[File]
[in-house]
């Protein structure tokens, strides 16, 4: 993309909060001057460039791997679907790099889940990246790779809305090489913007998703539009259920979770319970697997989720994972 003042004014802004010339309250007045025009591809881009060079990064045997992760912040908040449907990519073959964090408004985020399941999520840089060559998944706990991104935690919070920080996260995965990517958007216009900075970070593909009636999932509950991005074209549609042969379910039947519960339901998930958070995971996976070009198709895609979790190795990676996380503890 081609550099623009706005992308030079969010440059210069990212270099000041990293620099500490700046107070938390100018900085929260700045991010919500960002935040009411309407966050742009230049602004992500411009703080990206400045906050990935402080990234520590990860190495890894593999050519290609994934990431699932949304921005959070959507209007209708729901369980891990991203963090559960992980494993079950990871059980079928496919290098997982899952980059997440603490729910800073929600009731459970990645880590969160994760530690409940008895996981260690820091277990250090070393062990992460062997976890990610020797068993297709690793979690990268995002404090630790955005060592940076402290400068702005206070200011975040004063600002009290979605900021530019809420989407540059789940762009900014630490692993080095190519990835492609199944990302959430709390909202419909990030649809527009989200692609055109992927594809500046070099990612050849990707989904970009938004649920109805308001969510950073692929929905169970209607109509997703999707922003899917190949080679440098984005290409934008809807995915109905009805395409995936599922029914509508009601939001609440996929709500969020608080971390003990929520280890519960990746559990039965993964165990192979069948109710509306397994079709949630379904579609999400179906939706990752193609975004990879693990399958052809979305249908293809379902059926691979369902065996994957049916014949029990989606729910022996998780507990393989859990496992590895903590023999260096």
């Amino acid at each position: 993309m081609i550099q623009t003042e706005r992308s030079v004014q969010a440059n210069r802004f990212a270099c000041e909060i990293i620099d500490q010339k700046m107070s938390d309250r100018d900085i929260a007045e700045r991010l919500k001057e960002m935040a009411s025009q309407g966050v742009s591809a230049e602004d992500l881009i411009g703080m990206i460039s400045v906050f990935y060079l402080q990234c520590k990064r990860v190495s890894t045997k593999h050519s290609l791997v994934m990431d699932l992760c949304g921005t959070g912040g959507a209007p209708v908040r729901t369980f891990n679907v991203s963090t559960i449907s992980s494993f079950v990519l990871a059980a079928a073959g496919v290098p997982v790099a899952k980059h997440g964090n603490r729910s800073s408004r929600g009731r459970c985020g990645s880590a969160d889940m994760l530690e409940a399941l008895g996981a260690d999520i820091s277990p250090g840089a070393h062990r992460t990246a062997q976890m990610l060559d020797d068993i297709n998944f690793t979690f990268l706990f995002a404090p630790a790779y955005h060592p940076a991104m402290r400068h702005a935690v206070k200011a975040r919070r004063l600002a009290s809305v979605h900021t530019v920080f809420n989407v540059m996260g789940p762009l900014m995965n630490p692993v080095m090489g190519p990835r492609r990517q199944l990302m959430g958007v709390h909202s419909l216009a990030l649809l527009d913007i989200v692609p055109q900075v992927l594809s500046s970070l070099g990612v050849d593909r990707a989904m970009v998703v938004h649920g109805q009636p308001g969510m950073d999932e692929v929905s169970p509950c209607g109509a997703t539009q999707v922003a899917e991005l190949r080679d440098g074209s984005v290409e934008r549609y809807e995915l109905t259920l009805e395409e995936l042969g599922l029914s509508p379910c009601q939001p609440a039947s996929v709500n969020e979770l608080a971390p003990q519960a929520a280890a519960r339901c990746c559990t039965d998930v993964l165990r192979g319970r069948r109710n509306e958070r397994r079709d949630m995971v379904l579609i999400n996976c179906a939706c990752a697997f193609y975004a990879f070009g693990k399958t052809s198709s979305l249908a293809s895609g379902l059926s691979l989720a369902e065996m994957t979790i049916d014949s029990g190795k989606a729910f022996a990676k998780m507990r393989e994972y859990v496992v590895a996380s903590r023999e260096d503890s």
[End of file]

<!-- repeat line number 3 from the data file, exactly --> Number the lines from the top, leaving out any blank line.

């Amino acid at each position: 993309m081609i550099q623009t003042e706005r992308s030079v004014q969010a440059n210069r802004f990212a270099c000041e909060i990293i620099d500490q010339k700046m107070s938390d309250r100018d900085i929260a007045e700045r991010l919500k001057e960002m935040a009411s025009q309407g966050v742009s591809a230049e602004d992500l881009i411009g703080m990206i460039s400045v906050f990935y060079l402080q990234c520590k990064r990860v190495s890894t045997k593999h050519s290609l791997v994934m990431d699932l992760c949304g921005t959070g912040g959507a209007p209708v908040r729901t369980f891990n679907v991203s963090t559960i449907s992980s494993f079950v990519l990871a059980a079928a073959g496919v290098p997982v790099a899952k980059h997440g964090n603490r729910s800073s408004r929600g009731r459970c985020g990645s880590a969160d889940m994760l530690e409940a399941l008895g996981a260690d999520i820091s277990p250090g840089a070393h062990r992460t990246a062997q976890m990610l060559d020797d068993i297709n998944f690793t979690f990268l706990f995002a404090p630790a790779y955005h060592p940076a991104m402290r400068h702005a935690v206070k200011a975040r919070r004063l600002a009290s809305v979605h900021t530019v920080f809420n989407v540059m996260g789940p762009l900014m995965n630490p692993v080095m090489g190519p990835r492609r990517q199944l990302m959430g958007v709390h909202s419909l216009a990030l649809l527009d913007i989200v692609p055109q900075v992927l594809s500046s970070l070099g990612v050849d593909r990707a989904m970009v998703v938004h649920g109805q009636p308001g969510m950073d999932e692929v929905s169970p509950c209607g109509a997703t539009q999707v922003a899917e991005l190949r080679d440098g074209s984005v290409e934008r549609y809807e995915l109905t259920l009805e395409e995936l042969g599922l029914s509508p379910c009601q939001p609440a039947s996929v709500n969020e979770l608080a971390p003990q519960a929520a280890a519960r339901c990746c559990t039965d998930v993964l165990r192979g319970r069948r109710n509306e958070r397994r079709d949630m995971v379904l579609i999400n996976c179906a939706c990752a697997f193609y975004a990879f070009g693990k399958t052809s198709s979305l249908a293809s895609g379902l059926s691979l989720a369902e065996m994957t979790i049916d014949s029990g190795k989606a729910f022996a990676k998780m507990r393989e994972y859990v496992v590895a996380s903590r023999e260096d503890s």